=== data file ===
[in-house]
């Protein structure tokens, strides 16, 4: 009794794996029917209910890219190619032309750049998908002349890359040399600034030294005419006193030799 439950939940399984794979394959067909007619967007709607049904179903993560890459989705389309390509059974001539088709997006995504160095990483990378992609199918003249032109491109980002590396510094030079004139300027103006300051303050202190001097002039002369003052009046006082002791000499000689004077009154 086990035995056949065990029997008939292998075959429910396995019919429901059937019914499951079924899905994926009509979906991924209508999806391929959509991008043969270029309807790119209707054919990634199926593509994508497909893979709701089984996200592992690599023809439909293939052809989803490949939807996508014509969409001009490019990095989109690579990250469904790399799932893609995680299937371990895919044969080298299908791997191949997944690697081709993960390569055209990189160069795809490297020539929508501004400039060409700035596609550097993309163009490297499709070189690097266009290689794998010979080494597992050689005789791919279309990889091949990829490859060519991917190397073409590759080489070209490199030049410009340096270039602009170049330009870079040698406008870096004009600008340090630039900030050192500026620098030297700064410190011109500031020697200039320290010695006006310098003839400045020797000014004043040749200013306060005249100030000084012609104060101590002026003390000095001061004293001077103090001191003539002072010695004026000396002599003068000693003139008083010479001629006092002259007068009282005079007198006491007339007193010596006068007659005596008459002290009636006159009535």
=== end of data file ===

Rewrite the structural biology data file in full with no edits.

[in-house]
């Protein structure tokens, strides 16, 4: 009794794996029917209910890219190619032309750049998908002349890359040399600034030294005419006193030799 439950939940399984794979394959067909007619967007709607049904179903993560890459989705389309390509059974001539088709997006995504160095990483990378992609199918003249032109491109980002590396510094030079004139300027103006300051303050202190001097002039002369003052009046006082002791000499000689004077009154 086990035995056949065990029997008939292998075959429910396995019919429901059937019914499951079924899905994926009509979906991924209508999806391929959509991008043969270029309807790119209707054919990634199926593509994508497909893979709701089984996200592992690599023809439909293939052809989803490949939807996508014509969409001009490019990095989109690579990250469904790399799932893609995680299937371990895919044969080298299908791997191949997944690697081709993960390569055209990189160069795809490297020539929508501004400039060409700035596609550097993309163009490297499709070189690097266009290689794998010979080494597992050689005789791919279309990889091949990829490859060519991917190397073409590759080489070209490199030049410009340096270039602009170049330009870079040698406008870096004009600008340090630039900030050192500026620098030297700064410190011109500031020697200039320290010695006006310098003839400045020797000014004043040749200013306060005249100030000084012609104060101590002026003390000095001061004293001077103090001191003539002072010695004026000396002599003068000693003139008083010479001629006092002259007068009282005079007198006491007339007193010596006068007659005596008459002290009636006159009535």